Walking along the shore, hand in hand, glancing at the horizon, are two protagonists:
As partners, these two characters—along with colleagues, administrators, legislators, related service providers, families, and peers—comprise a supporting cast who collaboratively ride the CCSS waves.
As ocean waves are dependent on the relationship between wavelength and water depth, the CCSS is deeply stretched across grade levels. Appropriate scaffolding within inclusive general education classrooms prepares tomorrow’s adults with lifelong skills to swim the sometimes-deep curriculum waters.
Inclusion principles, both legislatively and life-driven, involve specially designed instruction. Inclusion & CCSS Supports for Students & Staff offers action-packed verbs that invite staff to use the acronym ADMIRE to achieve the standards within inclusive classrooms. Staff needs to view students with diverse cultural, academic, social, emotional, behavioral, communicative, physical, and sensory levels and skills through their strengths.
This resource acknowledges the student and staff realities, but ADMIRES the strategies and resources.
A ssess and Activate
D ecide and Delineate
M odel and Monitor
I nstruct and Involve
R eflect and Revise
E ngage and Enrich
Implementing CCSS-aligned instruction in an inclusion setting involves inclusion dos and, as reflective professionals, inclusion do-betters.
Do help, do not enable.
Do assess, do not assume.
Curriculum example: Determine a student with dyscalculia’s baseline division skills before beginning a unit on fractions or asking the student to solve an equation with a variable that requires division skills.
Do delineate, do not delete.
Curriculum example: Offer Black Beauty on a lower Lexile level if decoding or fluency is an issue. Break up the more difficult vocabulary words, pal-i-sades, into their syllables; allow the student access to text-to-speech tools if he or she has dyslexia and cannot read the novel independently.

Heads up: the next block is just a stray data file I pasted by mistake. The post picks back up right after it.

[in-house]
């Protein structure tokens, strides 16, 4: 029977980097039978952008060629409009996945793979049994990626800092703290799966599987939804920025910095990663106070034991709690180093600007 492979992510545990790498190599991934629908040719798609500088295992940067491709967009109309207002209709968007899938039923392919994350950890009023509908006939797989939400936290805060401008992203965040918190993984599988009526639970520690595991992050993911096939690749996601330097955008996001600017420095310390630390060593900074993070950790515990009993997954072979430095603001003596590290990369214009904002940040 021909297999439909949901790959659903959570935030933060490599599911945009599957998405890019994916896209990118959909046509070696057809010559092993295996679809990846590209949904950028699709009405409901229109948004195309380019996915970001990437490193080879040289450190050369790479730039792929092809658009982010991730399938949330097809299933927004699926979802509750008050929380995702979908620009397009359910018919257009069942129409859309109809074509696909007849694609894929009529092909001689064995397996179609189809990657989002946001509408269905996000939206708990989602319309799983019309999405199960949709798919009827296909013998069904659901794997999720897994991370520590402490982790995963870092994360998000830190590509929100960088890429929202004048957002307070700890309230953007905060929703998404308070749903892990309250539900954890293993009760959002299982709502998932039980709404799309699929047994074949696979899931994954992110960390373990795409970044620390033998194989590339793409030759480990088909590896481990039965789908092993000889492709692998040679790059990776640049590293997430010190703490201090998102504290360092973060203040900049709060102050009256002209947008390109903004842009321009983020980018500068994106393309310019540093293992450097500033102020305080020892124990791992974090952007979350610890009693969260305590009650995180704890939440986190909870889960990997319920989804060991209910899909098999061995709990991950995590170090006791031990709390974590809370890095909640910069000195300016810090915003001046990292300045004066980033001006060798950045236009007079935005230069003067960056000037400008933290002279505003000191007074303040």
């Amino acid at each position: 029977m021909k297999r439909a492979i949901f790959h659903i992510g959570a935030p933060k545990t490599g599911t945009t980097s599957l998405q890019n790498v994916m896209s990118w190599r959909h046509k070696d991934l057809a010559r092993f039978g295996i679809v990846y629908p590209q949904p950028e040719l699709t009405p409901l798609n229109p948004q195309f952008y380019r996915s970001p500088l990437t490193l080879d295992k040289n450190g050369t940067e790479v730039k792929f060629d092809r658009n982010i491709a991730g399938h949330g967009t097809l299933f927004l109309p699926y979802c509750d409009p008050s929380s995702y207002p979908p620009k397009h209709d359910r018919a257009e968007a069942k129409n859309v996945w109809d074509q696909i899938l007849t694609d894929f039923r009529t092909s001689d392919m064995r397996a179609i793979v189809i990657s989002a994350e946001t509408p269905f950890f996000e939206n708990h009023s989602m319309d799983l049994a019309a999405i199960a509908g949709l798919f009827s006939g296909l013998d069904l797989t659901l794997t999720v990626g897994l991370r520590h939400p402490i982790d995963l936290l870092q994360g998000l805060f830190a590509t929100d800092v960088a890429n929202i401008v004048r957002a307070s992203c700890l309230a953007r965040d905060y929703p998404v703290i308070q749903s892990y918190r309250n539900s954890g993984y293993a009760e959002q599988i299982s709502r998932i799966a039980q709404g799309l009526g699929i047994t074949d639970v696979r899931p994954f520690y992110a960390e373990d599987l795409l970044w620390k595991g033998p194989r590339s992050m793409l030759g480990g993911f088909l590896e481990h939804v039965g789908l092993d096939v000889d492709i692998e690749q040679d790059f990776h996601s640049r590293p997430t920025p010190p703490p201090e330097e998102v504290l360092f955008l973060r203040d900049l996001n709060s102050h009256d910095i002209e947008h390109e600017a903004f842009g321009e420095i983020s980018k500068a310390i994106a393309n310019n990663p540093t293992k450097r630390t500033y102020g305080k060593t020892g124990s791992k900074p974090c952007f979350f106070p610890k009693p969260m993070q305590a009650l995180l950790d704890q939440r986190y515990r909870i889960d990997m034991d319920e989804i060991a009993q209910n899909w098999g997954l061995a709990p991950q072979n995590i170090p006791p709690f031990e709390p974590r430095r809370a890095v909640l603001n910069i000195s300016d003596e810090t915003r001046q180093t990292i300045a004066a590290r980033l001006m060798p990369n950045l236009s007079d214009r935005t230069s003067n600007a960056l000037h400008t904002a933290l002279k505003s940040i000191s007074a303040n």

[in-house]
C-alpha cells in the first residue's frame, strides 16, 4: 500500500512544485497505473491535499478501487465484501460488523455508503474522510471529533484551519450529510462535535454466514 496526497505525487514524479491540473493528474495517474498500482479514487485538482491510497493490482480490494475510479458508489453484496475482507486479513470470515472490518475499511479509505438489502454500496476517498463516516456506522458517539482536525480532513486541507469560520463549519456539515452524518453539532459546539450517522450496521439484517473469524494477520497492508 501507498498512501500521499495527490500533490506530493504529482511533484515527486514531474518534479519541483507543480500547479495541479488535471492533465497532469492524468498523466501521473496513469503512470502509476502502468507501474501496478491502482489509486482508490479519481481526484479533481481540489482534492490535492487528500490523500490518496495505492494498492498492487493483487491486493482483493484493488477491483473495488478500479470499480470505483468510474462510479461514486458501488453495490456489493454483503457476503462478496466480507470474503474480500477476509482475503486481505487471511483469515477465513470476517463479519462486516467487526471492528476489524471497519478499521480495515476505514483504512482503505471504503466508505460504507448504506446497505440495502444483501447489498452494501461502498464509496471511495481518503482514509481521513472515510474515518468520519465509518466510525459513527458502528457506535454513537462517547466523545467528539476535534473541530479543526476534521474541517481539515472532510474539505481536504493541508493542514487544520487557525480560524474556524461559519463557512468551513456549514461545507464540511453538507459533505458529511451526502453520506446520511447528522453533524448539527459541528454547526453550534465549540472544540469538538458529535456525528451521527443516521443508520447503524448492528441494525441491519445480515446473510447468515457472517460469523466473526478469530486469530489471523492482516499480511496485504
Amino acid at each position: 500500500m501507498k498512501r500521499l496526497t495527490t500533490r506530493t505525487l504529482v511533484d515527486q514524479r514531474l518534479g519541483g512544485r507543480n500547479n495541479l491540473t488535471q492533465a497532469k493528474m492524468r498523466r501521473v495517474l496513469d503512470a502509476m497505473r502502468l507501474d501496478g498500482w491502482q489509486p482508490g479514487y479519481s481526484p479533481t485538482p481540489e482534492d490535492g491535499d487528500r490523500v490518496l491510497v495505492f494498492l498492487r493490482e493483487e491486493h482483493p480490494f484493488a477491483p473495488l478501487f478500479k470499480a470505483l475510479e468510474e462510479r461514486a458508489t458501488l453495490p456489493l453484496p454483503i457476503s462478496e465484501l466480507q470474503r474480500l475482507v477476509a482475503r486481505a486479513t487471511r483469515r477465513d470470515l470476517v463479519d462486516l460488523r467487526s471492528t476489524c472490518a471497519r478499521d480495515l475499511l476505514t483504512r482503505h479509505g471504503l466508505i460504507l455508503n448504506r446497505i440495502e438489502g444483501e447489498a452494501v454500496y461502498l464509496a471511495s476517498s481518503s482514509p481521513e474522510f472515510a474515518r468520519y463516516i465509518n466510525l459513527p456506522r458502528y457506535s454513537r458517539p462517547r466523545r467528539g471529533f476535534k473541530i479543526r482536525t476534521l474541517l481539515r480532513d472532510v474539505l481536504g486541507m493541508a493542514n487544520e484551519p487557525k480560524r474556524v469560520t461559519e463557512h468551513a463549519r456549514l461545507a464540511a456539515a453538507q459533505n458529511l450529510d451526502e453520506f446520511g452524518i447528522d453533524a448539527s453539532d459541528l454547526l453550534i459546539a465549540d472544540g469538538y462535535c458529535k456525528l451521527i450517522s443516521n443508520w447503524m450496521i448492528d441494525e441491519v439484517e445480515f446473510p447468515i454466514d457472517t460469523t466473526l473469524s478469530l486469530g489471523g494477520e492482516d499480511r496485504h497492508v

Do motivate and monitor, do not mystify or misguide.
Curriculum example: Offer a student with autism realistic feedback on his or her progress and level. As an example, if a learner needs to describe the relationship between a series of historical events, scientific ideas or concepts, or steps in technical procedures in a text, monitor that the student uses language that pertains to time, sequence, and cause/effect. Motivate the learner to establish his or her prior knowledge and guide him or her on ways to gain more knowledge as a self-regulated learner through technology options such as online visuals, tutorials, webquests, Quizlet, Kahoot, and more.
Do instruct and involve, do not invalidate or ignore.
Curriculum example: A young learner who isolates and pronounces initial, medial vowel, and final sounds (phonemes) in spoken single-syllable words taps out each syllable or writes the syllables after feeling raised letters if he or she has a visual impairment.
Do reflect and revise, do not ridicule or race.
Curriculum example: If a student with ADHD needs to produce a research paper to answer a question, narrow or broaden the inquiry, adjust the due date with interim progress checks, and help the student synthesize multiple sources on the subject with constructive feedback.
Do engage and enrich do not excuse or erase.
Curriculum example: A learner with an intellectual disability is offered concrete experiences to predict outcomes about the changes in energy that occur when objects collide.
There are no special education lines at the grocery store, beach, or in life! Inclusion & CCSS Supports for Students & Staff ADMIREs the abilities and potential of all staff and the learners they instruct.
ORDER TOBY KARTEN’S BOOK:
Inclusion & CCSS Supports
By Toby J. Karten